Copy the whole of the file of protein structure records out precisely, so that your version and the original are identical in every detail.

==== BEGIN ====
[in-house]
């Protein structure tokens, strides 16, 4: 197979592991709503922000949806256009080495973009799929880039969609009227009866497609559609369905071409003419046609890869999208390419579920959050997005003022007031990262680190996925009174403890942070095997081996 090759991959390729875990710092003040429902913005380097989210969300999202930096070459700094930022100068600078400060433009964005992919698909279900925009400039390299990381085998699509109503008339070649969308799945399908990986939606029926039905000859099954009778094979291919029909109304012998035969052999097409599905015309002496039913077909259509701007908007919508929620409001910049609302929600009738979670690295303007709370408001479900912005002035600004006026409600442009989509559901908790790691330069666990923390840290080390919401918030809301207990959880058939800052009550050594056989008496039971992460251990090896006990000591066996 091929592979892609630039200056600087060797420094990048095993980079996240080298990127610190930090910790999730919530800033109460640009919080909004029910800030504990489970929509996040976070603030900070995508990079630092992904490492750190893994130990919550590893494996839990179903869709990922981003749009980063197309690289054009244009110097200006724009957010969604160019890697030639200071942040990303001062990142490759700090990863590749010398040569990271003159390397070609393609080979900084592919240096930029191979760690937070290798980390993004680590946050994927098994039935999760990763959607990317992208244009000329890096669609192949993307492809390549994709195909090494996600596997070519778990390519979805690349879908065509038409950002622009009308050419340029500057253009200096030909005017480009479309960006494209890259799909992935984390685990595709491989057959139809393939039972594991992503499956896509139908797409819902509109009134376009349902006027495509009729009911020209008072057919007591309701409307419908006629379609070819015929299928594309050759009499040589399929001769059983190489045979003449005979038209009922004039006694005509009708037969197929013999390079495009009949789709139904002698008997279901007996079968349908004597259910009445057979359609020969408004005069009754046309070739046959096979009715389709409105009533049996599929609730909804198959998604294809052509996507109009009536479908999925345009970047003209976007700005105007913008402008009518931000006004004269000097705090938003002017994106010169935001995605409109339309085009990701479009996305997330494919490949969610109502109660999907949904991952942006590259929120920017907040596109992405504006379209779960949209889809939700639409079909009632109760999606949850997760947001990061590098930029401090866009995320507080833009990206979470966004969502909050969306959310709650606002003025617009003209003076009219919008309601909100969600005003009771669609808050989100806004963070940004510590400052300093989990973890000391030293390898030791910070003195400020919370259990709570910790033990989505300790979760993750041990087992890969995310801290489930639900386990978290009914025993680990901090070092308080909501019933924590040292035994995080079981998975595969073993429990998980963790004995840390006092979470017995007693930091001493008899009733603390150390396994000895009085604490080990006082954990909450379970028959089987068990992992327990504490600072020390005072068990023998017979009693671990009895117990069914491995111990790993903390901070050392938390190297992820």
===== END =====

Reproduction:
[in-house]
């Protein structure tokens, strides 16, 4: 197979592991709503922000949806256009080495973009799929880039969609009227009866497609559609369905071409003419046609890869999208390419579920959050997005003022007031990262680190996925009174403890942070095997081996 090759991959390729875990710092003040429902913005380097989210969300999202930096070459700094930022100068600078400060433009964005992919698909279900925009400039390299990381085998699509109503008339070649969308799945399908990986939606029926039905000859099954009778094979291919029909109304012998035969052999097409599905015309002496039913077909259509701007908007919508929620409001910049609302929600009738979670690295303007709370408001479900912005002035600004006026409600442009989509559901908790790691330069666990923390840290080390919401918030809301207990959880058939800052009550050594056989008496039971992460251990090896006990000591066996 091929592979892609630039200056600087060797420094990048095993980079996240080298990127610190930090910790999730919530800033109460640009919080909004029910800030504990489970929509996040976070603030900070995508990079630092992904490492750190893994130990919550590893494996839990179903869709990922981003749009980063197309690289054009244009110097200006724009957010969604160019890697030639200071942040990303001062990142490759700090990863590749010398040569990271003159390397070609393609080979900084592919240096930029191979760690937070290798980390993004680590946050994927098994039935999760990763959607990317992208244009000329890096669609192949993307492809390549994709195909090494996600596997070519778990390519979805690349879908065509038409950002622009009308050419340029500057253009200096030909005017480009479309960006494209890259799909992935984390685990595709491989057959139809393939039972594991992503499956896509139908797409819902509109009134376009349902006027495509009729009911020209008072057919007591309701409307419908006629379609070819015929299928594309050759009499040589399929001769059983190489045979003449005979038209009922004039006694005509009708037969197929013999390079495009009949789709139904002698008997279901007996079968349908004597259910009445057979359609020969408004005069009754046309070739046959096979009715389709409105009533049996599929609730909804198959998604294809052509996507109009009536479908999925345009970047003209976007700005105007913008402008009518931000006004004269000097705090938003002017994106010169935001995605409109339309085009990701479009996305997330494919490949969610109502109660999907949904991952942006590259929120920017907040596109992405504006379209779960949209889809939700639409079909009632109760999606949850997760947001990061590098930029401090866009995320507080833009990206979470966004969502909050969306959310709650606002003025617009003209003076009219919008309601909100969600005003009771669609808050989100806004963070940004510590400052300093989990973890000391030293390898030791910070003195400020919370259990709570910790033990989505300790979760993750041990087992890969995310801290489930639900386990978290009914025993680990901090070092308080909501019933924590040292035994995080079981998975595969073993429990998980963790004995840390006092979470017995007693930091001493008899009733603390150390396994000895009085604490080990006082954990909450379970028959089987068990992992327990504490600072020390005072068990023998017979009693671990009895117990069914491995111990790993903390901070050392938390190297992820």